Born in Nogoyá, Contín enrolled in the National University of the Littoral and became a biochemist by profession. He married Nelida Biaggioni, a native of the city of Gálvez, Santa Fe Province, in 1946. Contín campaigned from his youth for the UCR, representing the party as alderman of his city, Nogoyá, at the age of 30 years. A leader of the UCR’s “Unionist” wing (the faction most opposed to populist leader Juan Perón), he became prominent in the Entre Rios UCR when this faction eclipsed the pro-Perón “Renewal” wing. Following Perón’s 1955 overthrow, and with a schism in the UCR during their 1956 convention, he joined the more conservative People’s Radical Civic Union (UCRP). The rival Intransigent Radical Civic Union (UCRI) won the 1958 elections with the exiled Perón’s endorsement, though Contín was elected to the Lower House of Congress for Entre Ríos Province; he was reelected in 1960, but lost his seat when President Arturo Frondizi was overthrown in 1962.
Ahead of new elections in 1963, Contín was nominated as the UCRP candidate for governor of his province in a ticket with the Mayor of Concepción del Uruguay, Teodoro Marco. The duo defeated the UCRI, securing 113,436 votes (33%), versus the latter’s 94,660 (28%).[1] The UCR returned to power in Entre Ríos after 20 years, having last governed the important province from 1914 to 1943.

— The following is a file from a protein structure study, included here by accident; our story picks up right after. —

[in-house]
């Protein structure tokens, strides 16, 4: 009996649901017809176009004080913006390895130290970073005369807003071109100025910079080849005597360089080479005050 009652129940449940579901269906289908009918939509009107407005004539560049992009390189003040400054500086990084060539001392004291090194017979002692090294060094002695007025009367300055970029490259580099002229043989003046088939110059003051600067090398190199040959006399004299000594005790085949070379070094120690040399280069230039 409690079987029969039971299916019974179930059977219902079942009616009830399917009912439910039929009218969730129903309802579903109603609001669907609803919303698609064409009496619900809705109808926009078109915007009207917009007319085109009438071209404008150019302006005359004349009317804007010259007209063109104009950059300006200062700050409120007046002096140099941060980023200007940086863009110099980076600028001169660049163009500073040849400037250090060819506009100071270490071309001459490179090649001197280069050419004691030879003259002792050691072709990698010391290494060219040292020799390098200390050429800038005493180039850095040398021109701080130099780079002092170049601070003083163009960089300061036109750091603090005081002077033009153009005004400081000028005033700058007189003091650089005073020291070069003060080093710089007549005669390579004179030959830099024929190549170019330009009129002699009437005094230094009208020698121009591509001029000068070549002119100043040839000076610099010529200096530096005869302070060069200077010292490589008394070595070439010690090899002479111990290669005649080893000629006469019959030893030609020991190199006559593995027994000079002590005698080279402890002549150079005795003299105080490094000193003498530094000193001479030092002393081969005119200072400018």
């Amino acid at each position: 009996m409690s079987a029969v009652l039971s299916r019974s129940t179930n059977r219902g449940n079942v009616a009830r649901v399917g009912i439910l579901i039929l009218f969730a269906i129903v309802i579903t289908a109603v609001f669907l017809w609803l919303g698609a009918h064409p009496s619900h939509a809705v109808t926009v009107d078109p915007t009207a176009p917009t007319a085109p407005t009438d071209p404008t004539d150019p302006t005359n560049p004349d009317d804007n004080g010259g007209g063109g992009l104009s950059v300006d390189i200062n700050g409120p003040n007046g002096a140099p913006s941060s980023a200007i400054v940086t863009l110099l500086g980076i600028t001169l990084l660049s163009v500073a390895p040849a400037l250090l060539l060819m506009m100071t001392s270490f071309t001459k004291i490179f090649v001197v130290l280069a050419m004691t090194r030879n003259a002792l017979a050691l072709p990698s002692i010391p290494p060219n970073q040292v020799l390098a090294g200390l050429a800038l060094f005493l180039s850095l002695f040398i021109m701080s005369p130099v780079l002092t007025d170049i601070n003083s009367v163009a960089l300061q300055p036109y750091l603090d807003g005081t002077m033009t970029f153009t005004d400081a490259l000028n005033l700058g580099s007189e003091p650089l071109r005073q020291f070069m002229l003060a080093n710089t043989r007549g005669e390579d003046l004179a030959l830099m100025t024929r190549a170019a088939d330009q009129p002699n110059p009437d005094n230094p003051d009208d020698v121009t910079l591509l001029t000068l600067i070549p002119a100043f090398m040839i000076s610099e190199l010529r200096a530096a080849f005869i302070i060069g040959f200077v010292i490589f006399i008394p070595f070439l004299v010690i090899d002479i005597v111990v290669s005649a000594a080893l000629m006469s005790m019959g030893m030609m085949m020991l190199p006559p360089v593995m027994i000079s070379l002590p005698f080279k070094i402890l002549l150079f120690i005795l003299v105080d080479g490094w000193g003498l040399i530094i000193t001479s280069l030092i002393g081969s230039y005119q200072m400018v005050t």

His government had no majority in the provincial House of Representatives, but was able to enact significant initiatives largely due to the skill of the UCRP caucus leader, César Jaroslavsky. In this way, Contín was able to resume the stalled construction of the Hernandarias Subfluvial Tunnel that would link the city of Paraná to Santa Fe (June 1, 1964), to create the Ministry of Social Policy, the School

George Thomas (footballer, born 1857)

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George Thomas

Personal information

Date of birth
1857

Place of birth
Wales

National team

Years
Team
Apps
(Gls)

1885
Wales
2
(0)

George Thomas (1857 – ?) was a Welsh international footballer. He was part of the Wales national football team, playing 2 matches. He played his first match on 14 March 1885 against England and his last match on 23 March 1885 against Scotland.[1]
See also[edit]

List of Wales international footballers (alphabetical)

References[edit]

^ “Wales player database 1872 to 2013”. eu-football.info. Retrieved 30 April 2016. 

This biographical article related to Welsh association football is a stub. You can help Wikipedia by expanding it.